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Ask Lisa Your Own Question
Lisa, Certified Veterinary Technician
Category: Dog Training
Satisfied Customers: 16505
Experience:  CVT with a special interest in behavior modification through structure, boundaries and limitations with positive reinforcement.
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My new puppy, which I'm getting familiar with the crate, is

Customer Question

My new puppy, which I'm getting familiar with the crate, is pooping on and in my bed, crying in the crate, pooping in my bed, what should I do when I am sleeping? I thought I was prepared, but I'm at a loss right now.
Submitted: 2 years ago.
Category: Dog Training
Expert:  Lisa replied 2 years ago.

Hi there! My name is ***** ***** I'm happy to help you with your question today. Just like an in person consult, I have some questions of my own to help ensure I give you the best advice possible....

How long have you had the puppy now?

How old is the puppy?

What is in the crate with him?

Is it a male or female?

When is the last time the puppy goes out at night?

Are you trying to house break the puppy yet?

Customer: replied 2 years ago.
Would you kindly refer this question to a professional dog behaviorist, and don't know if you are an expert in that field.
Expert:  Lisa replied 2 years ago.

I am a certified vet tech who has special interest in canine behavior including (but not limited to) teaching training classes, doing pitbull rehabilitation and am currently pursuing my certification as a behaviorist...I'm happy to assure you I am an expert in dog training.

Customer: replied 2 years ago.
I have toys, bed, blanket from the breeders' home in the crate. I've been putting him in with the door shut, trying to ease him into it. I've been taking him out every hour, and not giving him freedom around the house. What do I do about the sleeping situation. Putting him in the crate with door shut isn't going to fly right now, what about the pooping on and in my bed. He went out at 3am, 4 am, and when I woke up at 7:30 he had gone, obsiously. He hasn't gone since, then, despite feeding him 3x today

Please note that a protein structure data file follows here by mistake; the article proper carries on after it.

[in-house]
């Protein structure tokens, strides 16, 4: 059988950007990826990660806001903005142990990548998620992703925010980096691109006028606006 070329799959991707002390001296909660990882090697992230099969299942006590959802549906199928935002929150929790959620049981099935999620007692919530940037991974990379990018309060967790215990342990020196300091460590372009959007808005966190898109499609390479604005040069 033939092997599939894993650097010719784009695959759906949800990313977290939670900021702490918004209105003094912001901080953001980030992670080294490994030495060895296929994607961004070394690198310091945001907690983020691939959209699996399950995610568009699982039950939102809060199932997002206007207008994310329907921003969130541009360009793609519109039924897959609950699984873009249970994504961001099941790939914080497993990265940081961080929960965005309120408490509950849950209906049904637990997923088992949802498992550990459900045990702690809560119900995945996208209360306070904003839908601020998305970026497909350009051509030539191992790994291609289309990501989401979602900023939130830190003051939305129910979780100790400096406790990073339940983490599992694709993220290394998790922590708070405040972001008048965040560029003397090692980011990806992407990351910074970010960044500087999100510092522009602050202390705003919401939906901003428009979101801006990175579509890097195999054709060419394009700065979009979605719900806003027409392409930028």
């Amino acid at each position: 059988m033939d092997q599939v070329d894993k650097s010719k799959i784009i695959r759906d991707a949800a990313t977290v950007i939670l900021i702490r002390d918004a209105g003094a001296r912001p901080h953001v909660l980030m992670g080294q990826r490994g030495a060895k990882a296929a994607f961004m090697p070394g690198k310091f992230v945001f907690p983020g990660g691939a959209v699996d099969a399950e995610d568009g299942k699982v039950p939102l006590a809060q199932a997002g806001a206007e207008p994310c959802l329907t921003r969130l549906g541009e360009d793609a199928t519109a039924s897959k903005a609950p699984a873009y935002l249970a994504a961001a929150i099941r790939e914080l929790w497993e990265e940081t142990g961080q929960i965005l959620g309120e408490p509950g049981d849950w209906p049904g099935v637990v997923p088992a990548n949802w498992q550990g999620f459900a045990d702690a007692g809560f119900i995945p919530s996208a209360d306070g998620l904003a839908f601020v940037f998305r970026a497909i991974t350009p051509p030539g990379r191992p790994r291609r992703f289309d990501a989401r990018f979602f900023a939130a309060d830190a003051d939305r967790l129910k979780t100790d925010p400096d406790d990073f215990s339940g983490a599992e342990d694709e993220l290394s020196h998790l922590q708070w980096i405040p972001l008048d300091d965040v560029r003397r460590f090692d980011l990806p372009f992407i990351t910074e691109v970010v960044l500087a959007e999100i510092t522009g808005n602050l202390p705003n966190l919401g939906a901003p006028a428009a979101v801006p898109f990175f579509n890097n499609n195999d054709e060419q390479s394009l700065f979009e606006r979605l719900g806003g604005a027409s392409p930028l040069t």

Customer: replied 2 years ago.
The puppy is just 14 weeks old, and I've been trying to house train from the minute I brought him home which is why i'm bringing him out every hour, trying to avoid accidents
Expert:  Lisa replied 2 years ago.

Thanks for the additional information. You've actually got two issues going on here, so let's address them one at a time, okay?

First the crate training...

I am a big fan of crate training. Dogs are den animals. They don't demand much. They don't clamor for a giant master bedroom or a pile of feather pillows, but they do wand and need a quiet place in the house that they can all their own.

A few crate dos and don'ts should help get him adjusted to the crate:

*Make sure the crate is only big enough for your puppy to stand up and turn around in easily. If you picked a crate to match your puppy's eventual adult size, temporarily insert a divider until he gets bigger.

*Let him investigate the crate on his own. Encourage his curiosity by tossing in a toy or a few treats.

*Feed your pup in his crate. Quietly close the door while he eats and then open the door after he eats and let him go outside to go to the bathroom.

*Make the interior of the crate comfortable with a blanket or old bath towel and a chew toy to keep him occupied.

*Never put the puppy in the crate as punishment at this age. Select a different time-out location, like a bathroom, when you want to stop an unwanted behavior.

*Start with small amounts of time, and then work up to longer periods of time where he's in the crate.

Also... you need to keep in mind that your little guy is still just a tiny puppy who is getting used to all this stuff. I promise he'll grow out of the whining and learn to love his crate.

As for the house training...

Unfortunately, puppies always tend to be hard to housebreak...and when you consider the fact that your pup is really young, you have to expect there to be a bit of a challenge when housebreaking him.